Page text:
Brazil is known as one of the world's most pro-Japanese countries due to the presence of the world's largest Nikkei community, and in 2018, which marked the 110th anniversary of Japanese immigration to Brazil, many mutual visits by officials were realized including mutual visits by both countries' foreign ministers. In May, Foreign Minister Kono, who was visiting São Paulo, gave a policy speech at Japan House São Paulo calling for cooperation toward resolving various issues of the international community, and conveyed the new direction of Japan-LAC relations.
Her Imperial Highness Princess Mako of Akishino visited 14 cities in five states in Brazil from July 18 to July 28, 2018 at the invitation of the government of Brazil, to attend commemorative ceremonies and other events held in various parts of Brazil to mark the 110th anniversary of Japanese immigration to Brazil.
It is said that as many as 2 million Nikkei people (Japanese descendants) live in Brazil and are active in all circles of Brazilian society. At the same time, approximately 190,000 Brazilians live in Japan, making it the second largest overseas Brazilian community after the United States. In this way, Japan and Brazil share a special bond. This bond dates back to June 18, 1908, when “Kasato Maru,” the first Japanese ship carrying Japanese migrants to Brazil, arrived 110 years ago at the Port of Santos in São Paulo, Brazil, with 781 passengers.
For many Japanese migrants, life in an unfamiliar foreign country involved a series of hardships and struggles. For the pre-war migrants during the initial wave of migration in particular, everything was a trial and error. There were too many stories of hardship to count; for example, a story of migrants who died from malaria in a migrant community or another story that clouds of locusts ravaged the agricultural land migrants had worked so hard to cultivate.
It is said that one of the things that sustained the spirit of these Japanese migrants throughout the history of their hardship was the presence of the Japanese Imperial Family. For Japanese migrants, their sentiments for their homeland overlap with sentiments for the Imperial Family, and these special sentiments were passed on from generation to generation. The visit by Her Imperial Highness Princess Mako of Akishino during the milestone year of the 110th anniversary marked a special occasion for the Nikkei community of Brazil, and people of the community worked enthusiastically to prepare for the commemorative ceremonies and other events.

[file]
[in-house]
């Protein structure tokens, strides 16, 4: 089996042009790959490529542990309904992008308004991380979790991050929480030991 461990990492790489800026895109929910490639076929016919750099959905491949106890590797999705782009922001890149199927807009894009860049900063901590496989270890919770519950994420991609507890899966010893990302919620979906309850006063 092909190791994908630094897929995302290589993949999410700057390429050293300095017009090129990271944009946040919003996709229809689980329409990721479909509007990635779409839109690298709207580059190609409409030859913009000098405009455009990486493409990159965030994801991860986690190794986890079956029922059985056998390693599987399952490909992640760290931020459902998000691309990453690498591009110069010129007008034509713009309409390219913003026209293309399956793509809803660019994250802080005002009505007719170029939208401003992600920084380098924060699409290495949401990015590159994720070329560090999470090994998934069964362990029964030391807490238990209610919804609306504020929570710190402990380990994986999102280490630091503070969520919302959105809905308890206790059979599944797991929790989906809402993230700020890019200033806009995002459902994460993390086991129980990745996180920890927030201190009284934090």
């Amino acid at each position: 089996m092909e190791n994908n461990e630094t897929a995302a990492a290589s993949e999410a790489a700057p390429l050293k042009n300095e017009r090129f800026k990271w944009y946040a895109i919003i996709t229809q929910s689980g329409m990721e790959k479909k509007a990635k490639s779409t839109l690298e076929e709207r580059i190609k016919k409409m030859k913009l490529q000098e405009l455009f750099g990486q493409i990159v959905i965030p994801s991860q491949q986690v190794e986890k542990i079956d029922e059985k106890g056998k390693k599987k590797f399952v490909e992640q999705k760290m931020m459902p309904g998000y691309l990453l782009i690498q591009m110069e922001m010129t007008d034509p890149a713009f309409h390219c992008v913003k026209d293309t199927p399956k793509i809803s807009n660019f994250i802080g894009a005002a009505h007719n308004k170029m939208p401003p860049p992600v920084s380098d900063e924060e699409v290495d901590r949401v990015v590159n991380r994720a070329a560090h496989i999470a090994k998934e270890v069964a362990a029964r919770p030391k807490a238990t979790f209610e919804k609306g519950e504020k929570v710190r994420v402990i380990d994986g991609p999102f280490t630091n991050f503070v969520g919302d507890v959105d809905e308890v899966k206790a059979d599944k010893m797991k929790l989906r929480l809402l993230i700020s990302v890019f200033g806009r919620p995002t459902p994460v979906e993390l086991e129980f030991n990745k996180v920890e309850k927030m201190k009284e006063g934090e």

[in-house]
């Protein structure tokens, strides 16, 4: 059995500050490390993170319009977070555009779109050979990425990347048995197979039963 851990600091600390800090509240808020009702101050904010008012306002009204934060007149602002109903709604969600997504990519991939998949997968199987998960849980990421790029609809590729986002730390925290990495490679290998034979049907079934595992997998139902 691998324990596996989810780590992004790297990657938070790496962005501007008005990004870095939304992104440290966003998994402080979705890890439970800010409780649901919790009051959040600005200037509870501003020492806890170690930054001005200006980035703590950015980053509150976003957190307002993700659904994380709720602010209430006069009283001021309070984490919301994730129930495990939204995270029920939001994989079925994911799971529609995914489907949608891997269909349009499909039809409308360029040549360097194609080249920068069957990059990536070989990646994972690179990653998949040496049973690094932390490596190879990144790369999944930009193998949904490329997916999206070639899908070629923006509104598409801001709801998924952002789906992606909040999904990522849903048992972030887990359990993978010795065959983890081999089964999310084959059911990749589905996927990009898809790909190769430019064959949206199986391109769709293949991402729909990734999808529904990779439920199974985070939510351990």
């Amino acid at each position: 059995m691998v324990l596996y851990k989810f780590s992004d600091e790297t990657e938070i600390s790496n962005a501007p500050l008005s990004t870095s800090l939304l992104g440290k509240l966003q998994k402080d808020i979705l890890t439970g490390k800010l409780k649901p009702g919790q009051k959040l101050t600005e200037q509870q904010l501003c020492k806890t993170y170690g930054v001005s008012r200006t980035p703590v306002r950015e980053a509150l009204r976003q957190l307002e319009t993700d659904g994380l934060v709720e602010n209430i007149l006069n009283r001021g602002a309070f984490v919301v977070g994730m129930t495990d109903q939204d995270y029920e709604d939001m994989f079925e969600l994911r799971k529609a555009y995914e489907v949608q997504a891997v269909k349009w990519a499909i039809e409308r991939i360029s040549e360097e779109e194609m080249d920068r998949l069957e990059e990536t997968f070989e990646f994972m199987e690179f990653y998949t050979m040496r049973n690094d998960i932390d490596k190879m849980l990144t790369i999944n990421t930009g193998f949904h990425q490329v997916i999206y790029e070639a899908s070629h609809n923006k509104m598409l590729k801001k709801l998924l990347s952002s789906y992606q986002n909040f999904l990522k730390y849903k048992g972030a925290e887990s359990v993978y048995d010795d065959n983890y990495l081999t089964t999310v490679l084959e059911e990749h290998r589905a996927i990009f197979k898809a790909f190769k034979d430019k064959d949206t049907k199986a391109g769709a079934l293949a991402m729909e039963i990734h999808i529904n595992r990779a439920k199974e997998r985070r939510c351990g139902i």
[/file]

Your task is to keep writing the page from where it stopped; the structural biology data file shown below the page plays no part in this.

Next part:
To respond to the sentiments of the Nikkei community in Brazil, Her Imperial Highness traveled widely around Brazil during an 11-day visit and attended the commemorative ceremonies and events held in the respective regions. At each of the migrant communities, Her Imperial Highness expressed sympathy for the sufferings of the Japanese migrants and their descendants, and respect for their successes today. Some of the places that she visited were visited by a member of the Japanese Imperial Family for the first time, including the first migrant destinations in the inland areas of São Paulo (such as Marília, Promissão, Araçatuba), and Tomé-Açu in the Amazon region, which also used to be known as “the remote island on land” or the “green hell.” Her Imperial Highness' visits deeply moved every Nikkei community.
The visit by Her Imperial Highness Princess Mako of Akishino to Brazil to mark the 110th anniversary of Japanese immigration to Brazil, which is a significant milestone in the relationship between the two countries, further promoted the friendly relations of the two countries for the future and consolidated these relations for the coming generations. It was truly a timely event.
Koji Miyashita, President of Mitsubishi Electric do Brasil
When I was a university student, I read a novel titled Sobo (“The People”), which told the story of Japanese settlers who had migrated to Brazil. This novel, written by Tatsuzo Ishikawa, received the inaugural Akutagawa Prize in 1935, in commendation of the work for depicting the setbacks, despair, and hope of Japanese settlers who had migrated to Brazil from Japan before the war, with their dreams and aspirations. Since I did not know much about the history of Japanese migration when I was in university, the story did not resonate with me. However, after I was posted to São Paulo in 2014, I re-read the novel and felt a closer connection to it this time.